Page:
On choosing tavern-inspired materials
Craig: We chose mostly modest materials that had an earthen quality. Quarry tile, pleated oak panelling, red and white oak, steel. We wanted to material to have strong/warm quality that would allow us push the degree or order, simplicity and modernity while maintaining a tether to the farmhouse or tavern ideology at the root of the restaurant concept. The upholstery on the other hand shows a quality of bravado and audacity to stand in contrast — sort of like the way a kerchief, a patterned tie or a pair of playful socks stand apart from an understated suit.
We we’re inspired by the work of Enzo Mari while designing the furniture and shelving and began from the standpoint that these pieces should have a degree of simplicity and retain the feel of something that could be knocked together in the garage. They evolved a degree of elegance as the design progressed but they are still rooted in an honest, unadorned style. The other end of the spectrum is likewise represented in some of the highly machined and customized metalwork, which is something we respect and admire about the Italian culture of design in general: the ability to balance irreverence and simplicity with deeply thoughtful and calculated craftsmanship and construction.
On lights and iconic order
Craig: The lighting was designed in house at Ste Marie and executed by local fabricators. The wall lighting cues off of a sort of religious typology. We find the forms they make to evoke a degree of iconic order while the light they emit is entirely soft, warm and inviting. The chandelier on the other hand was conceived as a riff on the classic Stilnovo chandeliers or some of the lighting found in the work of Carlo Mollino, which we’ve always admired for it’s balance of elegance and drama.
A lot of the work was bespoke for the space including custom shelving, lighting and seating. Skilled trades and craftspeople were key in executing the challenging task of realizing these pieces. Lock & Mortice Build Co was instrumental in helping realize the custom woodwork on all the furniture and the dowel style shelving system. We also worked closely with a metal fab company called Fabrikaat to realize all the custom lighting, stand alone metal display unit and custom baskets for the kitchen display system. It was deeply collaborative and rigorous process.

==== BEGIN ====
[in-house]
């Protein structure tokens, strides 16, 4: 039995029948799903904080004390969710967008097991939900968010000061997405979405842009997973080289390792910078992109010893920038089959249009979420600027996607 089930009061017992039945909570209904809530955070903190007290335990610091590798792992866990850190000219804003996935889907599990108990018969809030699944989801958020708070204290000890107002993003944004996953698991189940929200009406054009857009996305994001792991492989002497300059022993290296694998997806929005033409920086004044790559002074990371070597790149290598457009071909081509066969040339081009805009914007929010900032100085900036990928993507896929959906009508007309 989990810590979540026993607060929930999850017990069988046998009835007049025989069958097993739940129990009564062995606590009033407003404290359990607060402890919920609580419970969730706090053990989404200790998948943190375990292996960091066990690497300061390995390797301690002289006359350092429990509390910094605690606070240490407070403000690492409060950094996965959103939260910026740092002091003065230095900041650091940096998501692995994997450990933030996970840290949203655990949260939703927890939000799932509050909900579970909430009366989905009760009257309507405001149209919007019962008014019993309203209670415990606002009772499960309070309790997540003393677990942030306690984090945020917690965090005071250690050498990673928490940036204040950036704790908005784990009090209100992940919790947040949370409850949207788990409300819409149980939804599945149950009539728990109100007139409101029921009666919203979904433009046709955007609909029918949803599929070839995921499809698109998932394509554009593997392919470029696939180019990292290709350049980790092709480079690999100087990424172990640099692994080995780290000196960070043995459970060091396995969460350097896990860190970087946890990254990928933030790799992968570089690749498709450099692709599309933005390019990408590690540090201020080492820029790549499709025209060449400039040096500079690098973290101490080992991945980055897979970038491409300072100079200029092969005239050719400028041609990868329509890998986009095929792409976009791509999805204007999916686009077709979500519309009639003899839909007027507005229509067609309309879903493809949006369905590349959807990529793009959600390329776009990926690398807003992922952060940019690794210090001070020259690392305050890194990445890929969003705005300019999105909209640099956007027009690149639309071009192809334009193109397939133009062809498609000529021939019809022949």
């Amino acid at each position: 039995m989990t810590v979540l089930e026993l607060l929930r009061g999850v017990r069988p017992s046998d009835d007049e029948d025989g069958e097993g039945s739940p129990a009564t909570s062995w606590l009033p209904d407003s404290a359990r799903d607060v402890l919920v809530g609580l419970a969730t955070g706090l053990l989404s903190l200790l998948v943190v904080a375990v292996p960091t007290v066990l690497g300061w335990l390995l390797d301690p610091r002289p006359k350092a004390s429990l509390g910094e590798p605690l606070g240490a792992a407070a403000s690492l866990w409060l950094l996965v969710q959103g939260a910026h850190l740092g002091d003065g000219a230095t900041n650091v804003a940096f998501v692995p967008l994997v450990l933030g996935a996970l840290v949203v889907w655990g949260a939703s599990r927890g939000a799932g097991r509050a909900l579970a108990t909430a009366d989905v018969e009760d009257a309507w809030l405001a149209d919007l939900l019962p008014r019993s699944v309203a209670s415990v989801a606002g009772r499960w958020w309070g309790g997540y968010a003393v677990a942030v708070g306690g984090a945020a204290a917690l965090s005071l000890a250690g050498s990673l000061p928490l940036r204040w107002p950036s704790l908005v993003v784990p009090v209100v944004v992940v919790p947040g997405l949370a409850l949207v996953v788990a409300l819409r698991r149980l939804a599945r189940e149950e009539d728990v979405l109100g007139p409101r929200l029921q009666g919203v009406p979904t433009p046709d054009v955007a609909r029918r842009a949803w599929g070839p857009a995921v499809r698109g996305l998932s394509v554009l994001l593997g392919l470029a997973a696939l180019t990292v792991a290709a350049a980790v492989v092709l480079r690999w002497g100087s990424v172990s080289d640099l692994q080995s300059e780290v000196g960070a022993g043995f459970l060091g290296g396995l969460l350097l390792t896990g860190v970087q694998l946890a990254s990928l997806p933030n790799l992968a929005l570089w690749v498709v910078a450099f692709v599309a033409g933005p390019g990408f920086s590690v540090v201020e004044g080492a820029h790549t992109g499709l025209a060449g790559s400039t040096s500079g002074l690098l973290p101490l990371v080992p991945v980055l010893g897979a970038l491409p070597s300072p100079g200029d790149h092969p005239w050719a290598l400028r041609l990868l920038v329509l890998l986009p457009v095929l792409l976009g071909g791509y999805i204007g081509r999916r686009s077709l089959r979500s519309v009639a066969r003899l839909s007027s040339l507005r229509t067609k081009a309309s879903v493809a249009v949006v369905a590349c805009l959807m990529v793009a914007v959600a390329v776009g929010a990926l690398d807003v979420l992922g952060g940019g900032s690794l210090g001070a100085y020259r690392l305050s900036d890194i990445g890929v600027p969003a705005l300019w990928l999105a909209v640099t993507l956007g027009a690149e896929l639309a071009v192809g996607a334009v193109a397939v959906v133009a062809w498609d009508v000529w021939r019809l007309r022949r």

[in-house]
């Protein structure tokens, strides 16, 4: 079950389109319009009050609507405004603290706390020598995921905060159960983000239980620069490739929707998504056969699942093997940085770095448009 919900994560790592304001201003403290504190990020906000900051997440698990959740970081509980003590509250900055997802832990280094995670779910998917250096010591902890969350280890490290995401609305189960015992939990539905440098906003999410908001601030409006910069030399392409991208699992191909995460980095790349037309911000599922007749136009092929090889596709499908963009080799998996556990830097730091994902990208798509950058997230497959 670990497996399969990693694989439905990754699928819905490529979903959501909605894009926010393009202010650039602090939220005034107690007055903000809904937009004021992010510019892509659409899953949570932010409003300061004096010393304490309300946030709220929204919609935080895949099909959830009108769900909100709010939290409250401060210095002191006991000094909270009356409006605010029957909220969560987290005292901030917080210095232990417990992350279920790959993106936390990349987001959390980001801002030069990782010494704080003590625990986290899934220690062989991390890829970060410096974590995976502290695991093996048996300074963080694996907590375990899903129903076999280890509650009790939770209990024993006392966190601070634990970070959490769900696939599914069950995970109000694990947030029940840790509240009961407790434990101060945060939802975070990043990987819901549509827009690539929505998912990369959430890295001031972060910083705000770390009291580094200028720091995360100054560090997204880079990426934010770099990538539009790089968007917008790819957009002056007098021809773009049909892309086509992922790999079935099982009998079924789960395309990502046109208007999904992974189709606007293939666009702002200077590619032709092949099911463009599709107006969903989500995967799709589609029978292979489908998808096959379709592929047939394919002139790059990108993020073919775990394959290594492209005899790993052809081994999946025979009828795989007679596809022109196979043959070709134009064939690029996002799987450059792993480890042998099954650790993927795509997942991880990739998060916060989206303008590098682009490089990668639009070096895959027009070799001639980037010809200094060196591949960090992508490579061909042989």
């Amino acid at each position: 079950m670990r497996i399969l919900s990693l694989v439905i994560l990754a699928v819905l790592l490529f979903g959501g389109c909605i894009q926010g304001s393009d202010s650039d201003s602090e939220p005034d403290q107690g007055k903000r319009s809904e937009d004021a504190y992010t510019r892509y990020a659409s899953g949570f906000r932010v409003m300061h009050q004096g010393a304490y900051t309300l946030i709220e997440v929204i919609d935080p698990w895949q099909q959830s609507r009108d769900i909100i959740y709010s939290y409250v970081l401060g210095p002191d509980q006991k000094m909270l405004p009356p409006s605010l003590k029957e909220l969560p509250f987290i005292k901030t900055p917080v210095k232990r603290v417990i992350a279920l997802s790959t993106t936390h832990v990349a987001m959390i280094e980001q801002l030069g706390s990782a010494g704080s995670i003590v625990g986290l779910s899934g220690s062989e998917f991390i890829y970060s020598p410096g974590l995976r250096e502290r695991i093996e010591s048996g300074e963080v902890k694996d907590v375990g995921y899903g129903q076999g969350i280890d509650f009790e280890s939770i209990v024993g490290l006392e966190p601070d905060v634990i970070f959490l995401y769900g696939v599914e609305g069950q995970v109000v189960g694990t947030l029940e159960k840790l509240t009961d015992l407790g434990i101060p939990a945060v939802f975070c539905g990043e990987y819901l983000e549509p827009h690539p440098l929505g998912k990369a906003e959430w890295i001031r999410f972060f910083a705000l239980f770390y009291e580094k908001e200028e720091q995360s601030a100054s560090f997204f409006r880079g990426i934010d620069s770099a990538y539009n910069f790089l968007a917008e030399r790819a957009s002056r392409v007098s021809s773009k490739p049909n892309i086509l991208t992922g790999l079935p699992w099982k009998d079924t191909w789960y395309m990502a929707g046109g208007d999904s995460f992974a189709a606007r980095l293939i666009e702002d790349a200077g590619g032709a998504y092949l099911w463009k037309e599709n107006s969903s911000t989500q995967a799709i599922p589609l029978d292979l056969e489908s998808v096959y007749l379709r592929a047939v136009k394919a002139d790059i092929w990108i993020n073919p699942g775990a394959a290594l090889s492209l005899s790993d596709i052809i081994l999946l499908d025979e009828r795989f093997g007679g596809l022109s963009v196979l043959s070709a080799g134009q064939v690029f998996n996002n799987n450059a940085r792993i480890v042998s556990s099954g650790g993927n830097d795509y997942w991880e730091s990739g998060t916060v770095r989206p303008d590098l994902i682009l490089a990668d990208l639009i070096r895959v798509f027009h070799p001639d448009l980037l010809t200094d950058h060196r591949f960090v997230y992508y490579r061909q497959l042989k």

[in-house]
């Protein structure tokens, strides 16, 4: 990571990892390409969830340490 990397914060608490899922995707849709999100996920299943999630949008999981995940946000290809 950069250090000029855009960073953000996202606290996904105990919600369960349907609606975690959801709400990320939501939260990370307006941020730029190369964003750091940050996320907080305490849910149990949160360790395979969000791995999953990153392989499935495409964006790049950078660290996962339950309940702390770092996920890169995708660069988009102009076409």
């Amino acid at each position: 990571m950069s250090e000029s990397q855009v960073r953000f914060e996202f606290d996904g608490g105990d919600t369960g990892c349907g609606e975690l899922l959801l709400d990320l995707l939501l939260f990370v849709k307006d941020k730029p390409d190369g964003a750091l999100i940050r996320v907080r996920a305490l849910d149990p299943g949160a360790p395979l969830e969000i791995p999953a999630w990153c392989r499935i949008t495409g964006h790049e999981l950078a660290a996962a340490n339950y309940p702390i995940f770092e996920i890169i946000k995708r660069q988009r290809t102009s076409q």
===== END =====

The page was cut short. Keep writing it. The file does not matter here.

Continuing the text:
On the art on the walls
Craig: The two prints on the north wall through which a set of art lights are threaded are from an Italian artist named Edoardo De Falchi. He was kind enough to sell us the digital file so that we could execute this unusual treatment of his work. We spoke with him and detailed what we intended and he was charmed by it and eager to see the result.
Some of the other artwork was undertaken in house by Ste Marie by taking images from the public domain and giving them a Bruno Munari style collage treatment. Others were very classical in origin which we had enlarged and cropped and mounted in dramatic unconventional ways. Other pieces were thrift shop and antique finds that had been collected over a number of years. The pair of theatrical masks are a good example of how more eclectic ephemera stand in counterpoint to the more contemporary work.
Photos: Allison Kuhl